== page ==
How To: Cut Glass Tile
Glass tiles are an attractive option for backsplashes and bathrooms, but they can be easily damaged during installation. Here, review the right techniques for cutting glass tile for a project of any scale without shattering this beautiful, durable material.
Glass tile is enjoying its day in the sun as more and more homeowners choose to incorporate it in their home renovation projects. Being easy to clean, with a glossy, durable surface, glass tile makes for an attractive option for backsplashes, shower walls, and bathroom accents. The real draw is that unlike ceramic, glass tile gives you a clear or jewel-toned radiance that reflects light and often creates a beautiful shimmering effect.
Installation is DIY friendly; the project typically requires little in the way of grunt work. But actually cutting glass tile can be tricky, because the material tends to shatter easily. The best technique? That depends on the size of the project, and on the specific type of glass tile that you’re installing.
To cover all possible scenarios, we’ve laid out how to cut glass tile using four different tools: a wet saw, a manual scoring wheel, a bar cutter and wheeled mosaic nippers.
Note: For best results, create a dry layout of your tile pattern before installation. Doing so allows you to perfect the placement of tiles before permanently attaching them to the wall. Remember to position cut tiles in areas where the sliced edges will be least apparent, such as along the top portion of a backsplash where the tile touches the underside of the cabinets.
Cutting Glass Tile with a Wet Saw
A wet saw is especially helpful if you’re tiling a large area that requires many straight cuts, such as a shower. Using a wet saw is a time-effective method for achieving clean edges while reducing the risk of damaging the glass tiles. The saw releases a steady stream of water as the blade cuts through the tile, which decreases friction and cools the cut edge, resulting in a smoother cut with minimal breakage. These powerful saws range in price from around $100 for an inexpensive model to more than $1,000 for a high-end contractor-grade tool. If you don’t want to shell out big bucks for a saw you’ll use only once or twice, you can inquire at a construction tool rental store, or even your local big-box home center, about renting one. A quality wet saw that costs $500 to buy can often be rented for around $50 per day.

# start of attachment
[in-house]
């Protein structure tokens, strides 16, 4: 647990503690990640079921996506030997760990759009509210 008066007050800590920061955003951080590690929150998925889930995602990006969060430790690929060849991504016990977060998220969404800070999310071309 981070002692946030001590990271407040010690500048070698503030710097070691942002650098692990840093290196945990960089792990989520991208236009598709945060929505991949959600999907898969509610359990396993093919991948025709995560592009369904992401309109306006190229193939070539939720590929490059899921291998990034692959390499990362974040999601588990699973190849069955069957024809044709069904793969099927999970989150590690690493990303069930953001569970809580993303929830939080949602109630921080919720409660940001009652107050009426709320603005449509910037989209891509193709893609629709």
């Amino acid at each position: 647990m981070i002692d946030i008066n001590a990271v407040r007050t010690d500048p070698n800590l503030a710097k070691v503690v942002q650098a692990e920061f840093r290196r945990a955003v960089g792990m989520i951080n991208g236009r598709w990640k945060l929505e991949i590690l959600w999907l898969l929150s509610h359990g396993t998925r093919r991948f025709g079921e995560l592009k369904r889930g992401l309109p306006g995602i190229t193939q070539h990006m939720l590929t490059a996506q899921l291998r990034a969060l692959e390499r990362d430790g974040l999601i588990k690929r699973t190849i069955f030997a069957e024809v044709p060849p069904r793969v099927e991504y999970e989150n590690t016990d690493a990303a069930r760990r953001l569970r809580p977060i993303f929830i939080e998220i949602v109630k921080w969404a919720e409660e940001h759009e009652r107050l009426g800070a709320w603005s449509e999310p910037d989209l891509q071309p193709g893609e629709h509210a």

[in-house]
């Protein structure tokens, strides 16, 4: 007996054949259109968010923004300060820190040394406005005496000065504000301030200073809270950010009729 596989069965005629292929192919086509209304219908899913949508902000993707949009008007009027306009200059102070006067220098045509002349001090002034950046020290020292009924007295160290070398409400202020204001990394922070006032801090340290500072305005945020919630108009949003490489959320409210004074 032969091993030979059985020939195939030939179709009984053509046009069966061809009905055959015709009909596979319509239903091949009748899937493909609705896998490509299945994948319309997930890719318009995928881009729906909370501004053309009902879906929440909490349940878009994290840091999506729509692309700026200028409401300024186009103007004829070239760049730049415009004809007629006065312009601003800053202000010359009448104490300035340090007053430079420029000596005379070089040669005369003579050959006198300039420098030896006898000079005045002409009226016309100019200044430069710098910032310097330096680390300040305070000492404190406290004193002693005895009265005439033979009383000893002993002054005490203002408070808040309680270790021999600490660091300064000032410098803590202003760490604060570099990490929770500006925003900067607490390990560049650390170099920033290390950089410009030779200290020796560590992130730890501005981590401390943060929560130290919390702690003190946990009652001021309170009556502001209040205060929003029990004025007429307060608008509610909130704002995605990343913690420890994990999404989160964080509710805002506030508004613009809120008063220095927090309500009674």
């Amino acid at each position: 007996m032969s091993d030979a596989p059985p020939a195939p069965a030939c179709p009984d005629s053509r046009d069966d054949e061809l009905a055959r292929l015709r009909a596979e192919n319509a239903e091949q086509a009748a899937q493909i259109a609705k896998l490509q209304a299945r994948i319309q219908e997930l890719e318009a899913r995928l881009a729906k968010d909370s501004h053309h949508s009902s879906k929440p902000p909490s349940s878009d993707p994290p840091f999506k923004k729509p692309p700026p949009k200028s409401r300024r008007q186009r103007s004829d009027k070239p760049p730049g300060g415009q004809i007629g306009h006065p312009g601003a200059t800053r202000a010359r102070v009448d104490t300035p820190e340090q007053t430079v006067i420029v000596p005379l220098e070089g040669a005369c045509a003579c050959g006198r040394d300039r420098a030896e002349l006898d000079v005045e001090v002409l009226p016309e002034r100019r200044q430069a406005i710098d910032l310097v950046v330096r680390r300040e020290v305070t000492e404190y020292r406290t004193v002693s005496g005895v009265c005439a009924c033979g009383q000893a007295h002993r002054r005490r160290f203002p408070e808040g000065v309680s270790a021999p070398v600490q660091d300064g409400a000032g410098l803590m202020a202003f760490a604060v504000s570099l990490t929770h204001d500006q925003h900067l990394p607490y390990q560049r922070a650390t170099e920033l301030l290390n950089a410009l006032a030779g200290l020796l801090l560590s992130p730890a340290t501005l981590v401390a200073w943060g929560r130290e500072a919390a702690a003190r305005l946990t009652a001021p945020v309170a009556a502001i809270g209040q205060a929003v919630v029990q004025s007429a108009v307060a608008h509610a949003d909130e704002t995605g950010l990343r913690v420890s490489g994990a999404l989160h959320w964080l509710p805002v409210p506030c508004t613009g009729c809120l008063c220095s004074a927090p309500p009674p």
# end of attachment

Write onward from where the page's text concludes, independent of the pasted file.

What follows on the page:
Measure the tile to be cut, and use a washable marker to draw a cutting guideline on its surface. Later on, after you’re done cutting, you should be able to easily wipe away any remaining marker line with a clean, damp rag.
Pull on rubber gloves (leather or fabric gloves will quickly become saturated with water) and then turn on the wet saw. Let it run for around 15 seconds, allowing the water to flow freely over the saw blade.
Align the glass tile with the cutting guide on the wet saw, and carefully cut along the guideline you drew. Feed the tile through the saw slowly, moving away from you with light but steady pressure until you’ve cut through. Power down the saw after the cuts have been made, and wipe away remaining traces of marker with a damp cloth.
Manually Score and Cut Glass Tiles
Before the invention of tile saws, artisans manually scored and cut thick glass to create stained-glass windows and glass mosaics. Cutting glass tiles manually takes longer than using a wet saw and is more likely to result in uneven breaks, yet professional tile setters still use this method today, particularly when cutting small tiles. Manual glass scoring wheels are inexpensive, with prices starting at around $15 (view on Amazon). You’ll also need a pair of grozing pliers (view on Amazon) or running pliers (view on Amazon). Both are inexpensive, glass-specific tools. Once you have the appropriate tools, practice scoring and snapping a few sample glass tiles before diving into the project to make sure you understand how much pressure you’ll need to use.
Place the glass tile on a flat surface, face up, and draw your cut line. Then, take a straightedge and align it over your cut line. Position the scoring wheel at the far end of the tile, then pull it toward you along the straightedge to ensure an even cut. Press firmly enough that you hear a distinct crackling sound as the scoring wheel rolls along the glass. The scoring wheel will create a weak line on the surface of the glass.